Brussels: Alph. Lebègue et Sacré Fils, 1844. First Edition. Hardcover. 5 vols. 1st edition (jamais vu), preceding all other editions including multiple Brussels editions from Meline, Muquardt, and Société Belge de Librairie Hauman, as well as Baudry’s 1844 Paris edition (issued last of all the 1844 editions). 1st issue (Lebègue in 18mo.) preceding their reissue in 24mo. This is the real 1st edition, listed first by Munro (Alexandre Dumas Père. A Bibliography of Works Published in French) without dispute, and prior to any other 1844 edition. It’s also the rarest edition of Mousquetaires. Full French, glazed and diced, blindstamped paper covered boards. Pinpoint rubs to corners, page 183 in vol. V with a short tear to the margin (just touching but not taking 2 letters of text), else fine, complete with all 5 half–titles, and all 10 original printed wrappers (front and back) bound in. An amazing unearthing, rare by any criterion. Munro lists a set (not ours) so that makes 2 recorded, but let me continue. No copies of this Lebègue edition at auction in 50 years (the only Brussels editions sold at auction in that time were 2 copies, 13 years ago, of Meline’s Brussels and Leipzig imprint, the 2nd Meline edition, the 6th overall, and the most common of the 7 Brussels editions, by 4 publishers, listed by Munro in 1844). More surprisingly, OCLC located no (zero) sets of this Lebègue 1st edition in any National or University library, and only single volumes I, II, and V at Sommerpalais, Germany (OCLC does record libraries holding sets of the other Brussels editions and, of course, extensive holdings of Baudry’s Paris edition). Coll: –181, [1,blank]. –172. –171, [1 blank]. –163. [1 blank]. –223, [1 blank] pp. Let me repeat. This is the true 1st edition of Les Trois Mousquetaires, as recorded in the most current and most comprehensive bibliography, one of 2 known sets, and think about this. No other 19th century novel with stature comparable to Les Trois Mousquetaires has a census that shows it to be anywhere near as rare. Tous pour un, un pour tous. fine. Item #329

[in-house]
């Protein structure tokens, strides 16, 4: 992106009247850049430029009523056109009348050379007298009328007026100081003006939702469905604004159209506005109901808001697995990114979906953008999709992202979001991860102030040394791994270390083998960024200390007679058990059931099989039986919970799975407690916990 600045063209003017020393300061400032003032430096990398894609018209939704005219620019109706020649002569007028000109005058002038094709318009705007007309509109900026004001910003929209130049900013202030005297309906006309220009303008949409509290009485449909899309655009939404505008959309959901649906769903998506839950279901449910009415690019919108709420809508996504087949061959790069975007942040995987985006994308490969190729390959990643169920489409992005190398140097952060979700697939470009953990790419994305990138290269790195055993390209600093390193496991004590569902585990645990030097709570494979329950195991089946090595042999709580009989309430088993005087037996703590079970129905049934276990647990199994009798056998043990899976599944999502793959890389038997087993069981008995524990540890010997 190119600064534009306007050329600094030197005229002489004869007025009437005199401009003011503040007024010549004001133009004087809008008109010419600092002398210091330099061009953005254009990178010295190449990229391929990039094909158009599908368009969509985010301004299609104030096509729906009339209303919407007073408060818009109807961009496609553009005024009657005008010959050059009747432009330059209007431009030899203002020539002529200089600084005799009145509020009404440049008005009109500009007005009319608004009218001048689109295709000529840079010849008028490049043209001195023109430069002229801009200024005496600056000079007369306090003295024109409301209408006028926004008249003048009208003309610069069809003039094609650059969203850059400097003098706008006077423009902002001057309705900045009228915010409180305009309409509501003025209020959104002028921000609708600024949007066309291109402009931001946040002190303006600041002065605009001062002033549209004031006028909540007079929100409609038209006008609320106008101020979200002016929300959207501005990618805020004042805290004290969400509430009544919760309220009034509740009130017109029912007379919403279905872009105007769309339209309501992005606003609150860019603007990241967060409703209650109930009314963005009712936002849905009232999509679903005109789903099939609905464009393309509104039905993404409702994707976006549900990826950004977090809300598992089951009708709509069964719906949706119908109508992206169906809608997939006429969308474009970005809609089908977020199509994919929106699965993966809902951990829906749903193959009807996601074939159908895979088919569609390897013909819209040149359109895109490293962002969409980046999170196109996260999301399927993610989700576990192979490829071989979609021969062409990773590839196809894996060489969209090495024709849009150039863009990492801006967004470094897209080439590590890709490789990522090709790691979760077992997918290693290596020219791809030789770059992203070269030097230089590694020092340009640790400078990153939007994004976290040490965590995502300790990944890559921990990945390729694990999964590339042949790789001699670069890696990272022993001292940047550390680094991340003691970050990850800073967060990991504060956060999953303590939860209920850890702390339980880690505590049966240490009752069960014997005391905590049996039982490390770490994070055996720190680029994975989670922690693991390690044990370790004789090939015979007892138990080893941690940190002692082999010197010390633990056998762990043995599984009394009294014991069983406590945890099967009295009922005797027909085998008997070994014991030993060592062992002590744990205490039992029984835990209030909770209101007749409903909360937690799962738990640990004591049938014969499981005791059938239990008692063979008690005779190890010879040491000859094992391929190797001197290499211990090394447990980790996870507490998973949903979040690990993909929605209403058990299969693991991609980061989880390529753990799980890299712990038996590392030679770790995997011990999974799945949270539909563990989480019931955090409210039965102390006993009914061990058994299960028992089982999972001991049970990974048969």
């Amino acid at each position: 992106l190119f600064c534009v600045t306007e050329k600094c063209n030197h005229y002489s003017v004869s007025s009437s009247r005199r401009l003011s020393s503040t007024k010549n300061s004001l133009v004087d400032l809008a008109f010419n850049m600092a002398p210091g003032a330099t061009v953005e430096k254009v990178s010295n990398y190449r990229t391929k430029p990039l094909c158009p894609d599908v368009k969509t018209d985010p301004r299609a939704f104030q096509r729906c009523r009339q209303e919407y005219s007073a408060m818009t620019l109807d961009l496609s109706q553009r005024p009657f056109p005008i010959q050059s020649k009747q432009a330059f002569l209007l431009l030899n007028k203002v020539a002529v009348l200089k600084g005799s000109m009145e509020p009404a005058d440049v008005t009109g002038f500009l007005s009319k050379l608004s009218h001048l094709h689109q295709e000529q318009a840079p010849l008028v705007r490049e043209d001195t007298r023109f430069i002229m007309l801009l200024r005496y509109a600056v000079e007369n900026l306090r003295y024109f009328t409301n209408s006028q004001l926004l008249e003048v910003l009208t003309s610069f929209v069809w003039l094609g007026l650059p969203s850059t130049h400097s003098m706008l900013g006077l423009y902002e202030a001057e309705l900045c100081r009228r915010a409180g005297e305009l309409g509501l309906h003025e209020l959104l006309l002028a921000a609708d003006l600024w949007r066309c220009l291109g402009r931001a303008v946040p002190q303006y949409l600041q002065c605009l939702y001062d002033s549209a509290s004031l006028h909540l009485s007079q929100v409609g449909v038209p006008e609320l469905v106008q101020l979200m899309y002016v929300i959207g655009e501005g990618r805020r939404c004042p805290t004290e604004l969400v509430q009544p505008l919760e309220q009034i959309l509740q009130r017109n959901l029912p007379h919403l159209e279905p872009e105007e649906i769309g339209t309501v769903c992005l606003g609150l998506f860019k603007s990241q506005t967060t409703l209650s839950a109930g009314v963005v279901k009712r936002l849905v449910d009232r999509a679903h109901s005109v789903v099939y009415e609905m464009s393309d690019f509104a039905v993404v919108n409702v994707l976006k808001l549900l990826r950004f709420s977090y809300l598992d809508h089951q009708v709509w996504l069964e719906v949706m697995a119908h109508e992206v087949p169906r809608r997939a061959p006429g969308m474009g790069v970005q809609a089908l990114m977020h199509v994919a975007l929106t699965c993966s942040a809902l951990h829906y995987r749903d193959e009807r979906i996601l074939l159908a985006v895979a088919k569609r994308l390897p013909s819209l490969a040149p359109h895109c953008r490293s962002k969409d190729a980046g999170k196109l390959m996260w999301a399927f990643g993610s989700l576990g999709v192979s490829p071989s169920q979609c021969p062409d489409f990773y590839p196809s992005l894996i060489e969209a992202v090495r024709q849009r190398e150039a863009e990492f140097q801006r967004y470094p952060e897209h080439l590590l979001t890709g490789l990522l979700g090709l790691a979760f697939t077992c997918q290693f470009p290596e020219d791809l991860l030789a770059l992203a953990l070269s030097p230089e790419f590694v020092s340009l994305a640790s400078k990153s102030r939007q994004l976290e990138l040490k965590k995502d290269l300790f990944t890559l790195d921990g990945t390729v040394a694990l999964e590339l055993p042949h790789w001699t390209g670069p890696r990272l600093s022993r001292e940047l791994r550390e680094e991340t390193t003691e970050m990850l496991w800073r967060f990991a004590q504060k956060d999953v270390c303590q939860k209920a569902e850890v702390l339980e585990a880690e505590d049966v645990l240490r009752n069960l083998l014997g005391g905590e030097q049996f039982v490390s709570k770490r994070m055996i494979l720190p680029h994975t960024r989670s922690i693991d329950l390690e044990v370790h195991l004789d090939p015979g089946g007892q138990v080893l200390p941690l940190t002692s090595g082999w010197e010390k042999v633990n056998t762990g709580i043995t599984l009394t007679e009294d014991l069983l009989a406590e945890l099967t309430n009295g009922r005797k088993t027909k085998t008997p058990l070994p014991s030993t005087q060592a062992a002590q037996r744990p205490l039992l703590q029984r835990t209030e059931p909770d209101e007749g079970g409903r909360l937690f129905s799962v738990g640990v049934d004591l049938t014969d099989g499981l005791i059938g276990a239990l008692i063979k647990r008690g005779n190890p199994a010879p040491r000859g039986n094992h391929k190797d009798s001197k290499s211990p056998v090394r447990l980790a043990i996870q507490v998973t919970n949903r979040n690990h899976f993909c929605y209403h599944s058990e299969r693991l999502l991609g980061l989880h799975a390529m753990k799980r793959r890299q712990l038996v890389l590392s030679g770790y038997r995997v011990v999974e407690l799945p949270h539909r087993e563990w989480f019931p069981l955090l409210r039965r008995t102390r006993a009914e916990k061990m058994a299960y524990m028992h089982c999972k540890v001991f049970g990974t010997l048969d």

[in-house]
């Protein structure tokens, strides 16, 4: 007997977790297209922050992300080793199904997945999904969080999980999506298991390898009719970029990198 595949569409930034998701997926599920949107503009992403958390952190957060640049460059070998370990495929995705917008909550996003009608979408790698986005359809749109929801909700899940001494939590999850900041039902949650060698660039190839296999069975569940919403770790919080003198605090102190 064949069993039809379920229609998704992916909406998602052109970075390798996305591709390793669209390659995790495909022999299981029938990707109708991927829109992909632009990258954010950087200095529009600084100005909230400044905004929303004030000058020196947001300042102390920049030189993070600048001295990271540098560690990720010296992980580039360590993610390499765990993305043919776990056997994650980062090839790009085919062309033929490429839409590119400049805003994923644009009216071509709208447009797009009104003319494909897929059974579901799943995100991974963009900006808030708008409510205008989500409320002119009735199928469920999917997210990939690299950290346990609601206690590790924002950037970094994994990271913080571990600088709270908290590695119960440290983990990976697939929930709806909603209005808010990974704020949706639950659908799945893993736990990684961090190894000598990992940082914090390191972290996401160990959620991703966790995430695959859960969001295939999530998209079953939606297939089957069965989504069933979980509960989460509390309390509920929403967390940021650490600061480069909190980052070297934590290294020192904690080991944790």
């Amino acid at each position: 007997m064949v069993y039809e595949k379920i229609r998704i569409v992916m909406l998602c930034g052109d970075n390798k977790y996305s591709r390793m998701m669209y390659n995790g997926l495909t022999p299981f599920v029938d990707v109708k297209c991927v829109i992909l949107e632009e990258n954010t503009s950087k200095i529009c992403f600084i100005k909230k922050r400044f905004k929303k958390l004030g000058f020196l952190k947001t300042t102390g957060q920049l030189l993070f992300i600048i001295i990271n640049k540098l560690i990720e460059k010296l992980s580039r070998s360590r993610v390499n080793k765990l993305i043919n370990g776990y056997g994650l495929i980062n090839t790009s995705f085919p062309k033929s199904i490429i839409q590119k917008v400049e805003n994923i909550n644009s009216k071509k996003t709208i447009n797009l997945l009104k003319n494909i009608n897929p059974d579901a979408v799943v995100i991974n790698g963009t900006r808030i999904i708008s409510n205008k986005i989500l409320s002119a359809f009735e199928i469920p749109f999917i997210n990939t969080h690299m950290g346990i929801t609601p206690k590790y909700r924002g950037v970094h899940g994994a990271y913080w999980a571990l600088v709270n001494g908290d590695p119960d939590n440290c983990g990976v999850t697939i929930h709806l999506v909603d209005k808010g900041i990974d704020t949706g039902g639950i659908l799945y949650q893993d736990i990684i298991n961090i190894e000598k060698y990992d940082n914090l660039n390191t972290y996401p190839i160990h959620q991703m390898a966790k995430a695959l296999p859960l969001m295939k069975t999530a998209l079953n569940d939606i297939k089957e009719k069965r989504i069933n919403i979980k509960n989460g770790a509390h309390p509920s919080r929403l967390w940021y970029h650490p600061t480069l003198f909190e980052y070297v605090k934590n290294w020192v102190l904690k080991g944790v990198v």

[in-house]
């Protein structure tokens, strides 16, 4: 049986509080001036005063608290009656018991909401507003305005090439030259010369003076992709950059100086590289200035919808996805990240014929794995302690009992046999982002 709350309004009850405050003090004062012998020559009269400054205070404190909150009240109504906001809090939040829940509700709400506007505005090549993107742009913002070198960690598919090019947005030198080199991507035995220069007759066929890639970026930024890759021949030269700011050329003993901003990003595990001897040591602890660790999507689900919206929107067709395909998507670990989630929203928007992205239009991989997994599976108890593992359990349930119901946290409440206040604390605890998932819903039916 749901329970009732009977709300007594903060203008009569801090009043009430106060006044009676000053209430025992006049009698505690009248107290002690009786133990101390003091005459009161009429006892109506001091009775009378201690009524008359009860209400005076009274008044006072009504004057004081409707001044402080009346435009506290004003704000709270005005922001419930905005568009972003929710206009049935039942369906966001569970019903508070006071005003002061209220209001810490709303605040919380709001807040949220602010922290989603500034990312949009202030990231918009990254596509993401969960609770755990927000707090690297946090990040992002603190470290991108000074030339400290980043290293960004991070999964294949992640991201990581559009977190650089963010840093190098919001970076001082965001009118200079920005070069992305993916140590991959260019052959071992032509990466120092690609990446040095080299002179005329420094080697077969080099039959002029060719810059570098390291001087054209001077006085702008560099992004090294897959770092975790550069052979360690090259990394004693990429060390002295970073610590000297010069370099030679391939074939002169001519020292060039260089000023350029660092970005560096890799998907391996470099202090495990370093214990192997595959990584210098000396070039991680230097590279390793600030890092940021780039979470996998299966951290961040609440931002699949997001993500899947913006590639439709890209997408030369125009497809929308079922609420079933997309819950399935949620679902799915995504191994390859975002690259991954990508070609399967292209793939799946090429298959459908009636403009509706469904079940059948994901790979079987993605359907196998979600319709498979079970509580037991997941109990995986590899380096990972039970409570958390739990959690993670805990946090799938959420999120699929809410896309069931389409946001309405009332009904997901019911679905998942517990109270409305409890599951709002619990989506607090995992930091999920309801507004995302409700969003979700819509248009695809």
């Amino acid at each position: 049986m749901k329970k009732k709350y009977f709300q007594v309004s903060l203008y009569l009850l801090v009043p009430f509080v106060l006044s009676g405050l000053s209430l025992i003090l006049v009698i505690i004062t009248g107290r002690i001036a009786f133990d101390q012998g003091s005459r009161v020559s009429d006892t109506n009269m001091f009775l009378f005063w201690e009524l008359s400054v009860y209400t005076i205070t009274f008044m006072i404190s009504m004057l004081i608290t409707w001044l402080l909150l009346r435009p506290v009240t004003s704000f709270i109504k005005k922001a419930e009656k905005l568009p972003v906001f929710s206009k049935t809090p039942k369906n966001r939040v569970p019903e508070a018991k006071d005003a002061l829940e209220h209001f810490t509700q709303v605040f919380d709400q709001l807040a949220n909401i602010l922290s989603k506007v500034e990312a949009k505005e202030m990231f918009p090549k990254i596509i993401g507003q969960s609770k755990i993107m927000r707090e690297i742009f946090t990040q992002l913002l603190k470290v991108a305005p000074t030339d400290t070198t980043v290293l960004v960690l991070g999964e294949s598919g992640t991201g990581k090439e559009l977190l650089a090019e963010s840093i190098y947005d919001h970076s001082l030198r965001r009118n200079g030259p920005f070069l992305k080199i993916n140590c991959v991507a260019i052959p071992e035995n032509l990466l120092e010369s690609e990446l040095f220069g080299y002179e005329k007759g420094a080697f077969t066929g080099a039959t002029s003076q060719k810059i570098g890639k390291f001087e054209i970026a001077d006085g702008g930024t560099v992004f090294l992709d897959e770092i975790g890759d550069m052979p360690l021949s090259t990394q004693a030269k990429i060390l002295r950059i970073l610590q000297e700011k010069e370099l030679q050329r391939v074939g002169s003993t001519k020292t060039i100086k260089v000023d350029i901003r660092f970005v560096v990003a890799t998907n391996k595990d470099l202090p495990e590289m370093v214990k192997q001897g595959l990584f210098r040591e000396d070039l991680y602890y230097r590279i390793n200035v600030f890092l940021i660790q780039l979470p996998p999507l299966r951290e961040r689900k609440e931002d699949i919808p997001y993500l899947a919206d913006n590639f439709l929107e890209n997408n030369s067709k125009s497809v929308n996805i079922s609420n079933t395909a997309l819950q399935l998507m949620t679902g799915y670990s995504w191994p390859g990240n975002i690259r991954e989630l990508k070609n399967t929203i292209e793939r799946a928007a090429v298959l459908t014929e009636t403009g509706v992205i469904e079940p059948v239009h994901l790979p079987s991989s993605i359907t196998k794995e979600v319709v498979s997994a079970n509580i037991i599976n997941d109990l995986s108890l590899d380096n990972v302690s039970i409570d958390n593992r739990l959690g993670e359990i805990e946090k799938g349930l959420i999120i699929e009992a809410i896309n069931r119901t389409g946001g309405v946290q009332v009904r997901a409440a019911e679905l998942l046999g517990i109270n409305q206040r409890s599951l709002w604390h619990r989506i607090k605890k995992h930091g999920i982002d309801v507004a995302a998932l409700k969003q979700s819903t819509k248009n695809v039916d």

The 1st appearance was a daily serialization in the newspaper Le Siècle (The Century) from March 14 to July 14, 1844. The Brussels editions were also serialized 1 volume at a time as soon as enough of the novel had appeared in the newspaper to make up a volume, and the mosh pit frenzy of the Brussels publishers to get the progressive volumes of their editions out as quickly as possible, insures that each individual volume’s exact date of publication will remain an open question. That said, Lebègue’s edition holds supremacy as the 1st because their edition had both its first and last volumes issued before the others, and there is no doubt it’s the rarest. And beyond rational dispute is that all the 1844 Brussels editions precede the 1844 Paris edition (it’s more sure with this title than with many others) because after the serial was completed, and with the Brussels editions fully published and being sold, Dumas casually opened Paris book publication rights for bidding while he unnecessarily revised the text (most who have read both texts agree the original is better than the revised). The winner (in a feisty rivalry) was finally Baudry, and he paid a lot for the Paris rights so his printing was larger than usual, but despite his edition not having priority over any Brussels edition, and being more common than any of the other Paris editions of Dumas’ foremost novels, it would still be preferred in some Continental circles, though in wider circles “1st edition” still carries all the weight. And yes, it’s odd that Baudry’s 1st Paris edition of Les Trois Mousquetaires is the most common of the Paris 1st editions of Dumas’ major novels, while Lebègue’s true 1st edition of it seems the rarest one all.